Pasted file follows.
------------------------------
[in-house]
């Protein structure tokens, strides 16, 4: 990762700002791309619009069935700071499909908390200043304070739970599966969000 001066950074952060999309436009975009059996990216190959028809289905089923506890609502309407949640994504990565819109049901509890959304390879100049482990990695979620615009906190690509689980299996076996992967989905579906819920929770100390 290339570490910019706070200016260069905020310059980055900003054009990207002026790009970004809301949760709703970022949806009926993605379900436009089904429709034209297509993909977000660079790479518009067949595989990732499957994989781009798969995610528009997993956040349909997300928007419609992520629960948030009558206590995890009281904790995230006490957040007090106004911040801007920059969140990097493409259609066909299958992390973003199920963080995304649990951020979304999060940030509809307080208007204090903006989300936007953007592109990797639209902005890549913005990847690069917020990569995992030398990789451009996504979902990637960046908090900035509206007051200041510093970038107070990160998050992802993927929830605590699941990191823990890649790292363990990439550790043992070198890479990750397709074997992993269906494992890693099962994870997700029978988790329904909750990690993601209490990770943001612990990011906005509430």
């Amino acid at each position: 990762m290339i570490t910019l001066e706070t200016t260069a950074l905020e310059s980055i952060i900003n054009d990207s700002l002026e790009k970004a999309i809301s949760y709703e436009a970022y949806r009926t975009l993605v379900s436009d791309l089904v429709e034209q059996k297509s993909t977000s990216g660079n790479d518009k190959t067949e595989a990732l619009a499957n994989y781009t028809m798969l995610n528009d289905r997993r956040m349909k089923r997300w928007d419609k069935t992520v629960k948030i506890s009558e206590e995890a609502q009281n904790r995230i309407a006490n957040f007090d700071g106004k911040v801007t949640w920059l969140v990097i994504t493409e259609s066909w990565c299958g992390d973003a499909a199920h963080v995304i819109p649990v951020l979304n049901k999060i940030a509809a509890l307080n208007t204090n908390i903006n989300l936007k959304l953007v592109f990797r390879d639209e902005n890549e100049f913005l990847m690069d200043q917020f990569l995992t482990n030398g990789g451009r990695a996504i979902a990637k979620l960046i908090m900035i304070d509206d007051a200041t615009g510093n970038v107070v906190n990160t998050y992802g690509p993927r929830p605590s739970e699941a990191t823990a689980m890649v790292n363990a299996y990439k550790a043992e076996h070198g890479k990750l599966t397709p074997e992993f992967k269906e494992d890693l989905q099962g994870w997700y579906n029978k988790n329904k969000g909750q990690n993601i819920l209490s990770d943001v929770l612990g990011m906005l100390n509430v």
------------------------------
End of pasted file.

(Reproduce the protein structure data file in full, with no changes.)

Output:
[in-house]
């Protein structure tokens, strides 16, 4: 990762700002791309619009069935700071499909908390200043304070739970599966969000 001066950074952060999309436009975009059996990216190959028809289905089923506890609502309407949640994504990565819109049901509890959304390879100049482990990695979620615009906190690509689980299996076996992967989905579906819920929770100390 290339570490910019706070200016260069905020310059980055900003054009990207002026790009970004809301949760709703970022949806009926993605379900436009089904429709034209297509993909977000660079790479518009067949595989990732499957994989781009798969995610528009997993956040349909997300928007419609992520629960948030009558206590995890009281904790995230006490957040007090106004911040801007920059969140990097493409259609066909299958992390973003199920963080995304649990951020979304999060940030509809307080208007204090903006989300936007953007592109990797639209902005890549913005990847690069917020990569995992030398990789451009996504979902990637960046908090900035509206007051200041510093970038107070990160998050992802993927929830605590699941990191823990890649790292363990990439550790043992070198890479990750397709074997992993269906494992890693099962994870997700029978988790329904909750990690993601209490990770943001612990990011906005509430």
């Amino acid at each position: 990762m290339i570490t910019l001066e706070t200016t260069a950074l905020e310059s980055i952060i900003n054009d990207s700002l002026e790009k970004a999309i809301s949760y709703e436009a970022y949806r009926t975009l993605v379900s436009d791309l089904v429709e034209q059996k297509s993909t977000s990216g660079n790479d518009k190959t067949e595989a990732l619009a499957n994989y781009t028809m798969l995610n528009d289905r997993r956040m349909k089923r997300w928007d419609k069935t992520v629960k948030i506890s009558e206590e995890a609502q009281n904790r995230i309407a006490n957040f007090d700071g106004k911040v801007t949640w920059l969140v990097i994504t493409e259609s066909w990565c299958g992390d973003a499909a199920h963080v995304i819109p649990v951020l979304n049901k999060i940030a509809a509890l307080n208007t204090n908390i903006n989300l936007k959304l953007v592109f990797r390879d639209e902005n890549e100049f913005l990847m690069d200043q917020f990569l995992t482990n030398g990789g451009r990695a996504i979902a990637k979620l960046i908090m900035i304070d509206d007051a200041t615009g510093n970038v107070v906190n990160t998050y992802g690509p993927r929830p605590s739970e699941a990191t823990a689980m890649v790292n363990a299996y990439k550790a043992e076996h070198g890479k990750l599966t397709p074997e992993f992967k269906e494992d890693l989905q099962g994870w997700y579906n029978k988790n329904k969000g909750q990690n993601i819920l209490s990770d943001v929770l612990g990011m906005l100390n509430v």